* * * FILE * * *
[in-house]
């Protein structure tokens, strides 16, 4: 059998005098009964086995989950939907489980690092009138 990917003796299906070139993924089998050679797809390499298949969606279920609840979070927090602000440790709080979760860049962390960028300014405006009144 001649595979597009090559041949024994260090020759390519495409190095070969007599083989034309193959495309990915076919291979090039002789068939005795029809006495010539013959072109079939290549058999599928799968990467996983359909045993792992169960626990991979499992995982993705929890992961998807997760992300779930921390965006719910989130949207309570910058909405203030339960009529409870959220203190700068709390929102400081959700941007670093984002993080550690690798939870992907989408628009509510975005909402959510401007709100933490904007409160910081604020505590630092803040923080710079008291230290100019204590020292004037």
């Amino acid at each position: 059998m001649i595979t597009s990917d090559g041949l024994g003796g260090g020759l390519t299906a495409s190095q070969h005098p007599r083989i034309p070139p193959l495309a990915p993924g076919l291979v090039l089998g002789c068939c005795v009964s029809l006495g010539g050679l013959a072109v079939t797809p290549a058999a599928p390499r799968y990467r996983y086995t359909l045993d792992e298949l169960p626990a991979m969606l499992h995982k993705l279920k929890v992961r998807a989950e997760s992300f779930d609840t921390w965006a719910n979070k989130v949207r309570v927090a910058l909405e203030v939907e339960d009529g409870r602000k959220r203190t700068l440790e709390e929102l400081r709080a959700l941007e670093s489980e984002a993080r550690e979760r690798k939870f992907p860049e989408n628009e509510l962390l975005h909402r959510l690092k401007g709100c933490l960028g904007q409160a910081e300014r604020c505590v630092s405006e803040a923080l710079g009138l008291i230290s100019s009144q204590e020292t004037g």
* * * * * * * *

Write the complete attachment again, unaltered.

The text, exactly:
[in-house]
């Protein structure tokens, strides 16, 4: 059998005098009964086995989950939907489980690092009138 990917003796299906070139993924089998050679797809390499298949969606279920609840979070927090602000440790709080979760860049962390960028300014405006009144 001649595979597009090559041949024994260090020759390519495409190095070969007599083989034309193959495309990915076919291979090039002789068939005795029809006495010539013959072109079939290549058999599928799968990467996983359909045993792992169960626990991979499992995982993705929890992961998807997760992300779930921390965006719910989130949207309570910058909405203030339960009529409870959220203190700068709390929102400081959700941007670093984002993080550690690798939870992907989408628009509510975005909402959510401007709100933490904007409160910081604020505590630092803040923080710079008291230290100019204590020292004037």
């Amino acid at each position: 059998m001649i595979t597009s990917d090559g041949l024994g003796g260090g020759l390519t299906a495409s190095q070969h005098p007599r083989i034309p070139p193959l495309a990915p993924g076919l291979v090039l089998g002789c068939c005795v009964s029809l006495g010539g050679l013959a072109v079939t797809p290549a058999a599928p390499r799968y990467r996983y086995t359909l045993d792992e298949l169960p626990a991979m969606l499992h995982k993705l279920k929890v992961r998807a989950e997760s992300f779930d609840t921390w965006a719910n979070k989130v949207r309570v927090a910058l909405e203030v939907e339960d009529g409870r602000k959220r203190t700068l440790e709390e929102l400081r709080a959700l941007e670093s489980e984002a993080r550690e979760r690798k939870f992907p860049e989408n628009e509510l962390l975005h909402r959510l690092k401007g709100c933490l960028g904007q409160a910081e300014r604020c505590v630092s405006e803040a923080l710079g009138l008291i230290s100019s009144q204590e020292t004037g």